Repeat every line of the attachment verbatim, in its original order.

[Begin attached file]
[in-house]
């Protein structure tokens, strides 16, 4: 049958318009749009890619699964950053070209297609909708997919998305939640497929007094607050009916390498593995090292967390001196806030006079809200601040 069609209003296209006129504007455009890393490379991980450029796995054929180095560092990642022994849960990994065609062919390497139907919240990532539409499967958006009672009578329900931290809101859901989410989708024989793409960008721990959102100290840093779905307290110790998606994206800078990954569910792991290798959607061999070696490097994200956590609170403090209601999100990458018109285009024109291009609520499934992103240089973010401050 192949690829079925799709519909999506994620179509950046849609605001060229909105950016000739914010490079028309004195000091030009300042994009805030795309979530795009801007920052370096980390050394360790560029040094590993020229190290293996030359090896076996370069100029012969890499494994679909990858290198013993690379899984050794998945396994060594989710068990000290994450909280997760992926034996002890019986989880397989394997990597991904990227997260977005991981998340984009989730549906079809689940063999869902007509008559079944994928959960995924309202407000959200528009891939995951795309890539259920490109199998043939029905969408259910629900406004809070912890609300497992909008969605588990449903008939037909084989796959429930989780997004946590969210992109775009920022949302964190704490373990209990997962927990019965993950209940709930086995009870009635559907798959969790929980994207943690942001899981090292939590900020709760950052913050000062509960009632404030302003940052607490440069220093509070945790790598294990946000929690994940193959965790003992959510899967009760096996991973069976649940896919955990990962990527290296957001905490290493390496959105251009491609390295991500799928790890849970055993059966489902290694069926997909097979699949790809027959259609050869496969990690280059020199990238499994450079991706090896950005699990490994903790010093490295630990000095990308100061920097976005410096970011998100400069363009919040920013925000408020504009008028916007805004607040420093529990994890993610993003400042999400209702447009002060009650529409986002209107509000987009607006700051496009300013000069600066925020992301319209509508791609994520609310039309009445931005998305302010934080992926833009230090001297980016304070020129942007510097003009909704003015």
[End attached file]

[in-house]
């Protein structure tokens, strides 16, 4: 049958318009749009890619699964950053070209297609909708997919998305939640497929007094607050009916390498593995090292967390001196806030006079809200601040 069609209003296209006129504007455009890393490379991980450029796995054929180095560092990642022994849960990994065609062919390497139907919240990532539409499967958006009672009578329900931290809101859901989410989708024989793409960008721990959102100290840093779905307290110790998606994206800078990954569910792991290798959607061999070696490097994200956590609170403090209601999100990458018109285009024109291009609520499934992103240089973010401050 192949690829079925799709519909999506994620179509950046849609605001060229909105950016000739914010490079028309004195000091030009300042994009805030795309979530795009801007920052370096980390050394360790560029040094590993020229190290293996030359090896076996370069100029012969890499494994679909990858290198013993690379899984050794998945396994060594989710068990000290994450909280997760992926034996002890019986989880397989394997990597991904990227997260977005991981998340984009989730549906079809689940063999869902007509008559079944994928959960995924309202407000959200528009891939995951795309890539259920490109199998043939029905969408259910629900406004809070912890609300497992909008969605588990449903008939037909084989796959429930989780997004946590969210992109775009920022949302964190704490373990209990997962927990019965993950209940709930086995009870009635559907798959969790929980994207943690942001899981090292939590900020709760950052913050000062509960009632404030302003940052607490440069220093509070945790790598294990946000929690994940193959965790003992959510899967009760096996991973069976649940896919955990990962990527290296957001905490290493390496959105251009491609390295991500799928790890849970055993059966489902290694069926997909097979699949790809027959259609050869496969990690280059020199990238499994450079991706090896950005699990490994903790010093490295630990000095990308100061920097976005410096970011998100400069363009919040920013925000408020504009008028916007805004607040420093529990994890993610993003400042999400209702447009002060009650529409986002209107509000987009607006700051496009300013000069600066925020992301319209509508791609994520609310039309009445931005998305302010934080992926833009230090001297980016304070020129942007510097003009909704003015």